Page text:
Taking the above into account, the special alumina manufacturing process from the powder produced in the calcination of alumina hydrate that constitutes the object of the invention consists of submitting the powder having been recovered by any powder collection conventional system, such as electrostatic precipitators, filtres, cyclones and the like, to a series of operations in order to transform it into a special alumina of high calcination degree, being adequate for different industrial uses.

According to this process, the alumina powder is water washed for reducing its sodium content, repulping it in a tank under stirring; after a decantation stage, it is filtered and washed and then fed to a drying and calcinating installation, wherein it is transformed into high calcination degree alumina (more than a 90% content in α.Al2 O3).

DETAILED EXAMPLE OF THE MANUFACTURING PROCESS

Laboratory assays having been performed in order to determine the feasibility of the industrial treatment for obtaining an alumina of high calcination degree and low content in sodium show that, starting from the by-product produced in the calcination of the hydrate on fluid bed, with an adequate treatment, a double effect is achieved, namely, improving the alumina quality and obtaining a product acceptable in the market.

Chemical, physical and crystallographic characteristics of the produced powder were daily tested. The following Table shows those differential properties with respect to calcined alumina that have a greater dispersion along the time, there being indicated in each one of them their dispersion:

______________________________________COMPOSITION    AVERAGE    DISPERSION______________________________________MEDIAN         12.3       1.4<45μ (%)    96.5       3.7<20μ (%)    85.4       7.2Na2 O (%) 0.51       0.18Fe2 O3 (%)          0.023      0.013V2 O5 (%)          0.045      0.012SiO2 (%)  0.017      0.005S (%)          0.47       0.12GIBBSITE (%)   17.0       4.3SPEC. SUR. (m2 /g)          46.3       26.4L.O.I. (%)     15.2       2.7α-Al2 O3 (%)          11.34      2.85______________________________________

In order to verify the amount of sodium of the product that can be removed in a water-washing, three powder samples were collected having a different sodium content and they were thoroughly washed with water. The following Table shows the sodium content of the initial product and of the washed product.

______________________________________PRODUCT      Na2 O %                 WASHING Na2 O %______________________________________1            0.35     0.132            1.10     0.123            1.47     0.25______________________________________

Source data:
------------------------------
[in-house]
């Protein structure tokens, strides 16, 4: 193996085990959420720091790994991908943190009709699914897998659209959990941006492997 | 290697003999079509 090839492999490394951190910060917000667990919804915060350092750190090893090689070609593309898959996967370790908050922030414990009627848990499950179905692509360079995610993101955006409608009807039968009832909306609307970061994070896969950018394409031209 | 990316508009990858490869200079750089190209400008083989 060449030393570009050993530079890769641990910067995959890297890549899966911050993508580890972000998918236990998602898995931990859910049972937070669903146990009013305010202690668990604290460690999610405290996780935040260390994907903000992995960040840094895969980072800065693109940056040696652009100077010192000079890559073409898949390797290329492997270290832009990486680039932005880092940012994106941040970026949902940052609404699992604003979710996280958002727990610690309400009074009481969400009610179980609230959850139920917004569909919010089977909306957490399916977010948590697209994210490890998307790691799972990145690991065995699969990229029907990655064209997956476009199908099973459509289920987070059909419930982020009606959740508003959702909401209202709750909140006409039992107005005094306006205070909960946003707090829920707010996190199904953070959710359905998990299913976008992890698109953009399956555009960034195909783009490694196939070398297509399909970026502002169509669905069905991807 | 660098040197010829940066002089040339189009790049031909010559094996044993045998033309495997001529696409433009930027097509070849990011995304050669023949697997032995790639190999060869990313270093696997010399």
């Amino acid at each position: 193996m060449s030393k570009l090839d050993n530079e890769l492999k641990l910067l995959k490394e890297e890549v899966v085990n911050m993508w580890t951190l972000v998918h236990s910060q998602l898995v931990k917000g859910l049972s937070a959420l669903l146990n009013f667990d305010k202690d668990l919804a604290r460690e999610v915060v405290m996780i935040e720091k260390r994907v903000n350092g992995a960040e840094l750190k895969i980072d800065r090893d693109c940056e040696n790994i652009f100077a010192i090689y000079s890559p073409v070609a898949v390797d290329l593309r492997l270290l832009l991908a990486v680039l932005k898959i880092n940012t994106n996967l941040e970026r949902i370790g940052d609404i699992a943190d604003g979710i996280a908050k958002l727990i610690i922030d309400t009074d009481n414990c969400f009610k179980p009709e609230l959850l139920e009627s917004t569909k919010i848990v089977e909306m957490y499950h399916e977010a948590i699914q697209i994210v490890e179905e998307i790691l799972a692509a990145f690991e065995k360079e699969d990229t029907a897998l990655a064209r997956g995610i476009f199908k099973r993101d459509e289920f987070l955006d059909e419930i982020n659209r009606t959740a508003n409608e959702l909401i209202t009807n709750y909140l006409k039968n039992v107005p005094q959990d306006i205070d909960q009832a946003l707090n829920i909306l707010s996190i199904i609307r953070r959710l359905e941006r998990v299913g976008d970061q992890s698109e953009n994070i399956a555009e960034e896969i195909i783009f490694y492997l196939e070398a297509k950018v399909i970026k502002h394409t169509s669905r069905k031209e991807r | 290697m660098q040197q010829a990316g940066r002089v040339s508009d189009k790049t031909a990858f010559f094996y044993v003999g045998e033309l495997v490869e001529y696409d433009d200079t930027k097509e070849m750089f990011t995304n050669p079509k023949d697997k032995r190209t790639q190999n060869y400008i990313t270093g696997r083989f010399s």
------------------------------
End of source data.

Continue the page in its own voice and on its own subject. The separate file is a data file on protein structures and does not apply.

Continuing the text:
Taking product 1 as base, assays were performed by repulping in four stages, thereby determining at each washing stage the residual sodium of the product.

The solid and the liquid were separated from each other at each stage by decantation. The obtained results are as follows:

__________________________________________________________________________     WASHING REL.   WASHING REL.     Water/Solid              Na2 O %                    Water/Solid                             Na2 O %__________________________________________________________________________INITIAL   --       0.35  --       0.35FIRST STAGE     5:1      0.17  2.5:1    0.17SECOND STAGE     5:1      0.13  2.5:1    0.14THIRD STAGE     5:1      0.13  2.5:1    0.13FOURTH STAGE     5:1      0.13  2.5:1    0.13__________________________________________________________________________

The same test was repeated with sample 2 employing a wahing relationship of 5 to 1.

______________________________________         WASHING REL.         Water/Solid                    Na2 O %______________________________________INITIAL         --           1.10FIRST STAGE     5:1          0.18SECOND STAGE    5:1          0.15THIRD STAGE     5:1          0.12FOURTH STAGE    5:1          0.12______________________________________

With sample 3, only a washing stage by repulping was carried out:

______________________________________        WASHING REL.        Water/Solid                   Na2 O %______________________________________INITIAL        --           1.47FIRST STAGE    5:1          0.30______________________________________

After the first washing stage, the sodium contained in the sample that can be lixiviated is:

______________________________________  SAMPLE  Na2 O %______________________________________  1       0.04  2       0.06  3       0.05______________________________________

A three-staged water washing of a sample of some 20 Kg of electrofiltre powder was made.

At each washing stage, the solid was separated by decantation and removal of the supernatant liquid. After the third washing stage, the solid was vacuum-filtered and dried at 100 C.

The most complete analysis of the washed product is expressed hereinafter:

______________________________________          CHEMICAL          ANALYSIS  ANALYSIS          OF THE    OF THE          STARTING  WASHED          PRODUCT   PRODUCT______________________________________Ga2 O3 %            0.015       0.12Na2 O %     0.35        0.13Fe2 O3 %            0.023       0.022V2 O5 %            0.024       0.023TiO2 %      0.002       0.002CaO %            0.008       0.008ZnO %            0.001       0.001SiO2 %      0.024       0.023L.O.I. % (1000 C.)   14.98Spec. Surface m2 /g (B.E.T.)                        47.8Gibbsite % (as Al2 O3)                        20.3<325 m (45μ) %            93.2Median (μ)                14.9______________________________________